E.ON withdraws gas power plant from grid

E.ON has announced its Killingholme CCGT plant will no longer contribute to grid capacity. The gas power station on the banks of the Humber estuary has 900MW of Transmission Entry […]

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By Sumit Bose

E.ON has announced its Killingholme CCGT plant will no longer contribute to grid capacity.

The gas power station on the banks of the Humber estuary has 900MW of Transmission Entry Capacity (TEC) which will now no longer be available to National Grid. E.ON has also said the power station is at serious risk of permanent closure, subject to the outcome of an ongoing tender for National Grid’s Supplemental Balancing Reserve (SBR) service.

E.ON UK Chief Executive, Tony Cocker, said: “First and foremost we are focused on supporting our colleagues who are potentially affected by this change and will work closely with them in the coming weeks and months to ensure the best possible options are available on an individual level.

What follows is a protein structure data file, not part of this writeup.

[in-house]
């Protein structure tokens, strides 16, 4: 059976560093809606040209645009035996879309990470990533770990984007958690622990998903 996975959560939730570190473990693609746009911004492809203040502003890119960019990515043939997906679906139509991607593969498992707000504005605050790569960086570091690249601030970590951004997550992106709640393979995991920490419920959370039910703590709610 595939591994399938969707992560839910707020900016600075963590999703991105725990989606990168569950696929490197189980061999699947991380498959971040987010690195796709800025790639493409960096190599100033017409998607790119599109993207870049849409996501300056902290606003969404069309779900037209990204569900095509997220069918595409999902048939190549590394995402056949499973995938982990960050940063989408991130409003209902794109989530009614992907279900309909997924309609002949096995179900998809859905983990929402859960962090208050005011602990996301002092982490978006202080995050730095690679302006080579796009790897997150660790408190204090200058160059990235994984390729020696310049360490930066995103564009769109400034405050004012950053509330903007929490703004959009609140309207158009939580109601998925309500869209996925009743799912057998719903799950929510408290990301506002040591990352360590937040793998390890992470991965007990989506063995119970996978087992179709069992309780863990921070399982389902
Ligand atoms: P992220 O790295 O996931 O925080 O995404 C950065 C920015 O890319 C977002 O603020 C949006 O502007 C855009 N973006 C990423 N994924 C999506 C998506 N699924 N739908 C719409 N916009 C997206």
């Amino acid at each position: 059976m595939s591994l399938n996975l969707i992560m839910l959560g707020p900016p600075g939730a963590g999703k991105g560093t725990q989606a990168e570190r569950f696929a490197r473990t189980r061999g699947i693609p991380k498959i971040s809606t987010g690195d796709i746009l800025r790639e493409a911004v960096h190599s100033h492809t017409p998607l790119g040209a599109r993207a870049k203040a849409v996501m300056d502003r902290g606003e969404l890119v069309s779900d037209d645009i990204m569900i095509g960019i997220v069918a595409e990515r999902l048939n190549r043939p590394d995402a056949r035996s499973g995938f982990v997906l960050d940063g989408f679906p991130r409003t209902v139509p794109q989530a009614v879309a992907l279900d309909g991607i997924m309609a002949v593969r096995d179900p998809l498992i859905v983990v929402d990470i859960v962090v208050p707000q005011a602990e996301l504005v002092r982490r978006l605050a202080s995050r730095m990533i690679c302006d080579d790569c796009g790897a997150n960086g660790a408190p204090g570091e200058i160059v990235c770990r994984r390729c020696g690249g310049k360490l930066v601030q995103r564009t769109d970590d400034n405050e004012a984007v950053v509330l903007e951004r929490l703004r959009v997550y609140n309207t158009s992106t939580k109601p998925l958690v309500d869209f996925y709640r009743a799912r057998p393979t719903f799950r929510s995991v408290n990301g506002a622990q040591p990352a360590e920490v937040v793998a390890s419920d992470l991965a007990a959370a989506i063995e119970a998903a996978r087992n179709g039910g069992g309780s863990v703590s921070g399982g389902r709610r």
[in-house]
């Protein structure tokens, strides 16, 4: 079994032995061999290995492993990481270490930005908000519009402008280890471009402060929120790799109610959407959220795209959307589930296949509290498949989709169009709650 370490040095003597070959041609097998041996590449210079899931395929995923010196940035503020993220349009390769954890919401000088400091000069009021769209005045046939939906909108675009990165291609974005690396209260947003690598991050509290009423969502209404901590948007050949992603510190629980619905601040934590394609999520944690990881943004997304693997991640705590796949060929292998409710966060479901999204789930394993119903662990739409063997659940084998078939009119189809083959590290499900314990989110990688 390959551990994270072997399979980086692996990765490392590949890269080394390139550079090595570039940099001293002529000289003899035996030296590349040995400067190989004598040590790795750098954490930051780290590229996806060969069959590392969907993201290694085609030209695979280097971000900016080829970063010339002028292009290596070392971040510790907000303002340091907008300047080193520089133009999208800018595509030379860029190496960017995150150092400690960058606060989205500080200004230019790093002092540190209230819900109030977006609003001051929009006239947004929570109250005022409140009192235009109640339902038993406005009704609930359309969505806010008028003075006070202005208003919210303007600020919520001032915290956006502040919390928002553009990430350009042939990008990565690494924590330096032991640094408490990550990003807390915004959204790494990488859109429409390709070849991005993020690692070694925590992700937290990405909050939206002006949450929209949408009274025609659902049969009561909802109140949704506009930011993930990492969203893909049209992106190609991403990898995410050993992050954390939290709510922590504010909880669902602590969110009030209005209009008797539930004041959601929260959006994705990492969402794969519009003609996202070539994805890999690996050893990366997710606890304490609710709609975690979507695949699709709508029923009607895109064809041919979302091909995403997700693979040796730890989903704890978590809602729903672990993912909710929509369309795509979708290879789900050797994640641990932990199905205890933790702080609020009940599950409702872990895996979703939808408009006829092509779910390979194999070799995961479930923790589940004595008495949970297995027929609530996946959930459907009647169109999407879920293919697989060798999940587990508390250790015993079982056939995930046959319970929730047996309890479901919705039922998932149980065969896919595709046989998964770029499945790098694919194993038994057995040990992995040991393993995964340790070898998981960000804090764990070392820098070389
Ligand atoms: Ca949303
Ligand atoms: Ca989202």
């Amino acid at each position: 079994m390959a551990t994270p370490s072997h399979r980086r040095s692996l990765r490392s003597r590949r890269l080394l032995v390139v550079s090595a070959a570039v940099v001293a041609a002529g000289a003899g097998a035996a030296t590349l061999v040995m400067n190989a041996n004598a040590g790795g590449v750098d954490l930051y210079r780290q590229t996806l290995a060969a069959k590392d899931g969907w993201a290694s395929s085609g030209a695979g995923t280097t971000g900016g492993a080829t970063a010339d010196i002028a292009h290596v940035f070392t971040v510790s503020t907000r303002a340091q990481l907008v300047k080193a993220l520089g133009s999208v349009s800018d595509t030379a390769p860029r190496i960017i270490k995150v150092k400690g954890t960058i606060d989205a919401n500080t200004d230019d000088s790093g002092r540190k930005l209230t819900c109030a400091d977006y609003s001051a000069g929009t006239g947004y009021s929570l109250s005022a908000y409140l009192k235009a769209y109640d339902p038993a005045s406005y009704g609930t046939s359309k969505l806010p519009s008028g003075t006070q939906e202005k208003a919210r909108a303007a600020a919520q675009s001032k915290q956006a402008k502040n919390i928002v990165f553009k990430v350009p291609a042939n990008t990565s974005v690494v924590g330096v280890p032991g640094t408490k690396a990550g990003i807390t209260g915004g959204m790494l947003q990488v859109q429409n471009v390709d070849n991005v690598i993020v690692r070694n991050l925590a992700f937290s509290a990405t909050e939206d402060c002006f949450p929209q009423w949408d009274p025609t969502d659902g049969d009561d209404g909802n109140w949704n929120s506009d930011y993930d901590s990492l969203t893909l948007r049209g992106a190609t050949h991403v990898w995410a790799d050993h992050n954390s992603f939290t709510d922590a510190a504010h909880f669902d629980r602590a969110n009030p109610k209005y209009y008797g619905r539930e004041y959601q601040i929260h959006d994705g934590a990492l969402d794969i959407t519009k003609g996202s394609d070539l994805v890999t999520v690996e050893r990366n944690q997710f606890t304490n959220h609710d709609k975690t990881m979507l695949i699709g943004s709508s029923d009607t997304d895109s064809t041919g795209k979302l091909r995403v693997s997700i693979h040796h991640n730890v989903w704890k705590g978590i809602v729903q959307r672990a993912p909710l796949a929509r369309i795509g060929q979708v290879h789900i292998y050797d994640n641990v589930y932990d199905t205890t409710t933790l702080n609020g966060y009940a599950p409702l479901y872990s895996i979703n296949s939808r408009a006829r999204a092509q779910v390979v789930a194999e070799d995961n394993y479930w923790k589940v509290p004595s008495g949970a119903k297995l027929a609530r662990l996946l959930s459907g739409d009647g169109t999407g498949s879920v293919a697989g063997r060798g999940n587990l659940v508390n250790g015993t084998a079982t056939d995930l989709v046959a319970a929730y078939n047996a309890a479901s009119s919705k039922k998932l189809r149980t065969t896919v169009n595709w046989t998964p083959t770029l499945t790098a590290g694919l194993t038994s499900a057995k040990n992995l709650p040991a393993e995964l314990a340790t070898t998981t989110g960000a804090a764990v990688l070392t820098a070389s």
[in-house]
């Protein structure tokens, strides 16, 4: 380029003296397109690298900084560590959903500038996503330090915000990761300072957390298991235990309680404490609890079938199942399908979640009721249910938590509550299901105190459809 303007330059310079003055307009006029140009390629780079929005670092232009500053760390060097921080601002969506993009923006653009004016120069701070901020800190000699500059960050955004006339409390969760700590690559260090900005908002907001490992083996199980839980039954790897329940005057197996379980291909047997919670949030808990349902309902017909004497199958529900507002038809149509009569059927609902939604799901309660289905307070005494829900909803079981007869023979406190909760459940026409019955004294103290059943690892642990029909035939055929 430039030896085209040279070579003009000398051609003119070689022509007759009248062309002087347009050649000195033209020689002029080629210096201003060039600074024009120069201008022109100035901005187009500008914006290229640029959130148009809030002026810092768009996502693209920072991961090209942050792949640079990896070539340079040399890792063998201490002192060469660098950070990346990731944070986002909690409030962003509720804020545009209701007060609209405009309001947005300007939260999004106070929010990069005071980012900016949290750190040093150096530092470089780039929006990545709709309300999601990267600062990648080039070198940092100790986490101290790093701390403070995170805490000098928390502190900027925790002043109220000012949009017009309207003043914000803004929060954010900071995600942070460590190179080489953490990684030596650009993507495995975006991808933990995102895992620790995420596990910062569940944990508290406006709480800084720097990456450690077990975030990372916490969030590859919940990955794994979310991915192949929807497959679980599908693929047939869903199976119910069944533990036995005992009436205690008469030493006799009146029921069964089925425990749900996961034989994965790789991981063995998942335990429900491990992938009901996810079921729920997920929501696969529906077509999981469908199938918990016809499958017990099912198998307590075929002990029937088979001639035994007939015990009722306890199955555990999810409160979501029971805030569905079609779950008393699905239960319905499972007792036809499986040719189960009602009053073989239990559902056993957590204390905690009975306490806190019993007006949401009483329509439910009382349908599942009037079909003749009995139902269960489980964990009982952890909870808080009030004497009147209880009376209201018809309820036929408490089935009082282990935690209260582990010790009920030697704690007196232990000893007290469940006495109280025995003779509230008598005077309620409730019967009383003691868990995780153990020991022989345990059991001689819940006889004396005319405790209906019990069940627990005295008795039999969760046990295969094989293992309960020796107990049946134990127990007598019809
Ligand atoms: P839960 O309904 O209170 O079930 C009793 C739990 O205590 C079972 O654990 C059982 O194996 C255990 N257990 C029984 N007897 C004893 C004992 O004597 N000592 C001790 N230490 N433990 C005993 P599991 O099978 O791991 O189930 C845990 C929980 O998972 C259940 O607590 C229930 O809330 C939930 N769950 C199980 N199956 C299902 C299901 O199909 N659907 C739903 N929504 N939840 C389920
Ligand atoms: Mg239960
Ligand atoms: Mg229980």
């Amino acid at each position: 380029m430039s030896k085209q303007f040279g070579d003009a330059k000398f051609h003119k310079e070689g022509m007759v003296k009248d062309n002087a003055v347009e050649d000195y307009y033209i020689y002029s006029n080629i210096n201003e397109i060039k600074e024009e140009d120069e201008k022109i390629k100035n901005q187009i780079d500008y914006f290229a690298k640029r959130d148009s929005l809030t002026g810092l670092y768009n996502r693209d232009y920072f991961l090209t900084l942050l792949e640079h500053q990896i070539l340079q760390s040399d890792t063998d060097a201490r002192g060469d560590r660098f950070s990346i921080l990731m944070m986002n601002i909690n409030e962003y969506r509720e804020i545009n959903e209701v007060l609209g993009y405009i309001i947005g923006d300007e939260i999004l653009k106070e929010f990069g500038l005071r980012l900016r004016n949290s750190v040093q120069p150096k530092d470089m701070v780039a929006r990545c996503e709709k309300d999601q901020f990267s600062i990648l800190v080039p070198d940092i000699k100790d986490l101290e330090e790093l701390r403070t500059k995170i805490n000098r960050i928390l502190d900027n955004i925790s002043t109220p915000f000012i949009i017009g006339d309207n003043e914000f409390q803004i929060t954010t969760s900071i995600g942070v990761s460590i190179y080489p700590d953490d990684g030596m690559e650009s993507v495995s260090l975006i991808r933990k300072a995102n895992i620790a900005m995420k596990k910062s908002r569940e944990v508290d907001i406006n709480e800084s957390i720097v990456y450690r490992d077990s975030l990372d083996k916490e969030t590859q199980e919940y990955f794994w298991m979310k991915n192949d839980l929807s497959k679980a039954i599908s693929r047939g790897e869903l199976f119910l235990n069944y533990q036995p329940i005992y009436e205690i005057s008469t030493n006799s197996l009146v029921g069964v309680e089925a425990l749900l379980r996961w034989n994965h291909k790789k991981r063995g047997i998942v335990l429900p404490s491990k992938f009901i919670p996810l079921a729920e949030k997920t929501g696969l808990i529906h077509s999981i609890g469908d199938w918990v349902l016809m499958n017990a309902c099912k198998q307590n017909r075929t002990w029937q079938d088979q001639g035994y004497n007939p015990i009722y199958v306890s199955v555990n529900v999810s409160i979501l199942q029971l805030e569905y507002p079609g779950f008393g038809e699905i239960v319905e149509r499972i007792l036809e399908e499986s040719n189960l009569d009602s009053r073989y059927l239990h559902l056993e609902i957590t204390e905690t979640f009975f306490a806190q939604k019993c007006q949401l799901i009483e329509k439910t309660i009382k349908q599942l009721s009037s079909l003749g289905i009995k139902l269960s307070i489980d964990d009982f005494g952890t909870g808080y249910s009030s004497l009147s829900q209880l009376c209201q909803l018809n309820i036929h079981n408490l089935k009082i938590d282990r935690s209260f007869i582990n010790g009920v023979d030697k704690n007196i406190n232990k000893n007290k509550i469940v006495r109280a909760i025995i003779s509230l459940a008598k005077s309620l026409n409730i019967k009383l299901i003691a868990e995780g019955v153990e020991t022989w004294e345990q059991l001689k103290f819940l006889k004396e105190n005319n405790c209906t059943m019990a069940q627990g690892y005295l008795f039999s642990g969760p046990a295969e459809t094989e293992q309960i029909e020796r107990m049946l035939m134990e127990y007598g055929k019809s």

“The reality, however, is that the market conditions for gas-fired power stations are extremely difficult and without support from the SBR contract, permanent closure is a real and present risk to Killingholme. Over the last few years we have invested billions in the UK’s energy infrastructure but there is no doubt that the challenging operational environment continues to provide uncertainty and risk that must be addressed.”

Killingholme, which was entered into the recent UK Capacity Market Auction but was unsuccessful, is a Combined Cycle Gas Turbine comprising two 450MW modules.

Approximately 50 people in total are employed at the North Lincolnshire site. E.ON have not ruled out redundancy as a possibility if the SBR tender is unsuccessful.